07-08-2020 by redazione
This is Africa too.
An ancient custom of a Lake Baringo tribe linked to trade and the survival of an endangered tribe is becoming a real tourist attraction, especially now that Kenya is experiencing a period of "domestic" holidays and not foreign tourism or travel across the border by its wealthy class.
This is the unusual "spectacle" of Kokwa Island's swimming cows.
The pastoral community of Njemps, an ethnic Maasai subtribe of which there are just over 30,000 members, has no other way to trade their cattle than to transport them every week to the market in the town of Marigat. The Njemps are very poor and have rudimentary bamboo canoes that they can barely transport themselves, so over the years they have trained their cows to swim in the waters of the lake to reach the shores and the cattle market from the island.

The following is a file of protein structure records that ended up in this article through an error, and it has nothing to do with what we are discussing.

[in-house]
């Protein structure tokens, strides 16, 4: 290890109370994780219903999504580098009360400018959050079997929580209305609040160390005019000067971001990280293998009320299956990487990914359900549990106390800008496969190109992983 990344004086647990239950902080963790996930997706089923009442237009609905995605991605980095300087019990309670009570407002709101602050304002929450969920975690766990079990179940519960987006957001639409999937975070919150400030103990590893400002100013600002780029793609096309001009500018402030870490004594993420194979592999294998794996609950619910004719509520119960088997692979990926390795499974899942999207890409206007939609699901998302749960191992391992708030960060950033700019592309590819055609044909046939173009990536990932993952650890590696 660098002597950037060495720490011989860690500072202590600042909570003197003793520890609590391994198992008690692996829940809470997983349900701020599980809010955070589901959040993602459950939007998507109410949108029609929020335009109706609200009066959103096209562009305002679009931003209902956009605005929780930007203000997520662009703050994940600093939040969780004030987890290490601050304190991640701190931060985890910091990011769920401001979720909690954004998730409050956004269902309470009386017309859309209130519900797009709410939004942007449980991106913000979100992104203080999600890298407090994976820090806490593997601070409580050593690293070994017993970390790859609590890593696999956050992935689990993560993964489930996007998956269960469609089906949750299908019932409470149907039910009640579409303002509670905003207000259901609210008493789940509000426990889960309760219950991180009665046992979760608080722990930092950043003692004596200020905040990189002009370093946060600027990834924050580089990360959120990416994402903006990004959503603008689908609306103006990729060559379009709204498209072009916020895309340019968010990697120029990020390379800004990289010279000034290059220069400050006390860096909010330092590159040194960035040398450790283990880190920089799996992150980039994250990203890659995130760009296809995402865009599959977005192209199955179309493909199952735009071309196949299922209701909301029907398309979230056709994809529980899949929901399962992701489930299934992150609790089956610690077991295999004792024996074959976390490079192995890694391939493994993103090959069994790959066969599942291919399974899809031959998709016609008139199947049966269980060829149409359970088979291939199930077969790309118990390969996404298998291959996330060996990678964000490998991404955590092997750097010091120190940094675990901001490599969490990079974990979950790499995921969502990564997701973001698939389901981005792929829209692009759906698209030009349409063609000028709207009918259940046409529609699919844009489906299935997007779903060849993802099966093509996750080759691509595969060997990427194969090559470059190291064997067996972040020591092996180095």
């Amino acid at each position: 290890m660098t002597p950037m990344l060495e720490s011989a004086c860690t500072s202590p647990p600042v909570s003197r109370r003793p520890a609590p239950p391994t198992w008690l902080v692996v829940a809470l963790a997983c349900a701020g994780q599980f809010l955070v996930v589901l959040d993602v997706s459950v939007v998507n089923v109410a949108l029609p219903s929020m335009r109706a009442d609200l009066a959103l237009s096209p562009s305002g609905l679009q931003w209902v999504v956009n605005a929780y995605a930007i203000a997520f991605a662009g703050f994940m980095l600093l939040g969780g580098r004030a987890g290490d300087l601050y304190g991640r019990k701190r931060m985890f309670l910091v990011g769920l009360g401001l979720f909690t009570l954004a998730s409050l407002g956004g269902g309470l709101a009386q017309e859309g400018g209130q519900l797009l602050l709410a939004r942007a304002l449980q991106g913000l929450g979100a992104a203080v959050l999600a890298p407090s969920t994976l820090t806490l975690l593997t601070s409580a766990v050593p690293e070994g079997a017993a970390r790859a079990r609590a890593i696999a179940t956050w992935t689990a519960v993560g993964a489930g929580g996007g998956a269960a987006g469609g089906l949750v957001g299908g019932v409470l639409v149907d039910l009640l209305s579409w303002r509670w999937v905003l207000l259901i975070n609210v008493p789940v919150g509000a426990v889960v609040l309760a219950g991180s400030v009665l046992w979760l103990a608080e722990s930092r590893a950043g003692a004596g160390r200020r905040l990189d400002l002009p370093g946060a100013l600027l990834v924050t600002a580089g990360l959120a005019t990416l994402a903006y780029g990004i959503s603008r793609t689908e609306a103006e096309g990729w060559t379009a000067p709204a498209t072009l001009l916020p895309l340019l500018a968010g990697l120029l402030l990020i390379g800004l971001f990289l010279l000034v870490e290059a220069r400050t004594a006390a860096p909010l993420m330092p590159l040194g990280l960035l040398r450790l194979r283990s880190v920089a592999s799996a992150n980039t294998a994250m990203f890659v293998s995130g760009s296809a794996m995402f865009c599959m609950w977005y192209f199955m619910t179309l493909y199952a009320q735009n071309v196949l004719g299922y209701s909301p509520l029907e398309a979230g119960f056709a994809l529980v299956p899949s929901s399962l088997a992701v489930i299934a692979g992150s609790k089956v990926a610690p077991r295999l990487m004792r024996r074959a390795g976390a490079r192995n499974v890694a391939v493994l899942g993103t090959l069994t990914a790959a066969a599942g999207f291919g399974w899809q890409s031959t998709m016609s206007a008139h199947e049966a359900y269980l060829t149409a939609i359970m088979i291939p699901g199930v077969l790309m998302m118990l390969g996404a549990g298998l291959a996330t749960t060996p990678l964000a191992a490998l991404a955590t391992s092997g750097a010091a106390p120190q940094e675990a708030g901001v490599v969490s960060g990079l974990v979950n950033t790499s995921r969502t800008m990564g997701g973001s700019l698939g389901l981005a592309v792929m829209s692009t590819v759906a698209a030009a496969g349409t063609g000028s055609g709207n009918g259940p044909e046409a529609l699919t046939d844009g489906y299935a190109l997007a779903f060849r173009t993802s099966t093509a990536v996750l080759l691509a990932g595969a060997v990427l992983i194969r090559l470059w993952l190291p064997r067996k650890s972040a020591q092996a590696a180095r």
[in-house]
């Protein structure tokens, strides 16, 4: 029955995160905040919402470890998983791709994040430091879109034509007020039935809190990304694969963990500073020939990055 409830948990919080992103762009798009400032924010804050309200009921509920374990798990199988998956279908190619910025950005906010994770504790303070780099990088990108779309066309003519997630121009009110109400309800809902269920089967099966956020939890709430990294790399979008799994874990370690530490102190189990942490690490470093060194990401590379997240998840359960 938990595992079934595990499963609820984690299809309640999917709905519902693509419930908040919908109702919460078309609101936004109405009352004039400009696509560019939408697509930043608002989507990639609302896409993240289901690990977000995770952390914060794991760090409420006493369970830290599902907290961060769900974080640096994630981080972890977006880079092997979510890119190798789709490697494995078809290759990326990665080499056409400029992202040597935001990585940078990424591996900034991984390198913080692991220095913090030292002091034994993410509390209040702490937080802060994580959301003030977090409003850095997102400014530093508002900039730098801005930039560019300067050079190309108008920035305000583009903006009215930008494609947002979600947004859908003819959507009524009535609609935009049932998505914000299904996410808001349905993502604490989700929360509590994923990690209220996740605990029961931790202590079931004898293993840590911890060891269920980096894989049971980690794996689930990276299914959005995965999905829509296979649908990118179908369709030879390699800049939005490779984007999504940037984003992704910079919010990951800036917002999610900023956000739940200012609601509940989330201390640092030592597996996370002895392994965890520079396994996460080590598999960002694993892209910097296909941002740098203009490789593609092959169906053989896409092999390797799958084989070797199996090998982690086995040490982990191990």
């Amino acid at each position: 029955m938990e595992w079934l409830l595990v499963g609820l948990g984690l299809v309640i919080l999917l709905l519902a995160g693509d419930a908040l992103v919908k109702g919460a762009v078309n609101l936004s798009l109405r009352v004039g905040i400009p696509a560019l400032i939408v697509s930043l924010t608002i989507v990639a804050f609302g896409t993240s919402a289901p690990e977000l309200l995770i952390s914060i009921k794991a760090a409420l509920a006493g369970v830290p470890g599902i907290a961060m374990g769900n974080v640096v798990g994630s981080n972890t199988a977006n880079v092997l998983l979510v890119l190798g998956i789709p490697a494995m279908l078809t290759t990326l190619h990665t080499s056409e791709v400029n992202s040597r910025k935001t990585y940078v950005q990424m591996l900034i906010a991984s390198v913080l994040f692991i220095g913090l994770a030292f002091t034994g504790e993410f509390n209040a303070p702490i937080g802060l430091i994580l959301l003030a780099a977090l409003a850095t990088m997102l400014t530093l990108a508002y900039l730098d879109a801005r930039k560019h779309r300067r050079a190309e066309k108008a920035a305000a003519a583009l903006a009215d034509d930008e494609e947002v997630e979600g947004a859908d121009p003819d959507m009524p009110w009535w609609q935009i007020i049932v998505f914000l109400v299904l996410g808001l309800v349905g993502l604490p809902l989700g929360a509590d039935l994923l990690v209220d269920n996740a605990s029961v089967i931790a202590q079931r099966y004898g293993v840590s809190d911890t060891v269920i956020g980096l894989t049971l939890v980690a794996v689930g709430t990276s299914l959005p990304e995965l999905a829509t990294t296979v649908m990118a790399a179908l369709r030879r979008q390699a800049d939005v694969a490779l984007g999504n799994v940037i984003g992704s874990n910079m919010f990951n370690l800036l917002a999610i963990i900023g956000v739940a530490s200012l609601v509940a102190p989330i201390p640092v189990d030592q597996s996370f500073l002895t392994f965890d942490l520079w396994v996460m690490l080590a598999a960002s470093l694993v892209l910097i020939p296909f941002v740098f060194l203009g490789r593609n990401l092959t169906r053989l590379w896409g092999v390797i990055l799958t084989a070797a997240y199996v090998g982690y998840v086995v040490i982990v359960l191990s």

From simple curiosity, over time the swimming cows have become a spectacle that is included among the excursions of hotels in Baringo and the surrounding area and often their unusual transhumance is "escorted" by tourist boats with cameras and mobile phones.
The same boats that, on the other hand, perhaps financed by the hotels that offer this kind of "ethnic attraction" could host the same cattle.
But how did the cows, notoriously hostile to high water, learn to swim?
One of the boatmen of the lake explains it: "The Njemps shepherds take the herds to the shores of the island, then take the calves and throw them into the water, taking care not to drown them, but to take them out to sea. In this way the mothers will follow them to save them and gradually learn to swim. As soon as they have reached their calf, they will be brought back to shore and the operation will be repeated, until they will be able to do it by themselves, without the need to save their young. Then they will be ready to cross the lake".
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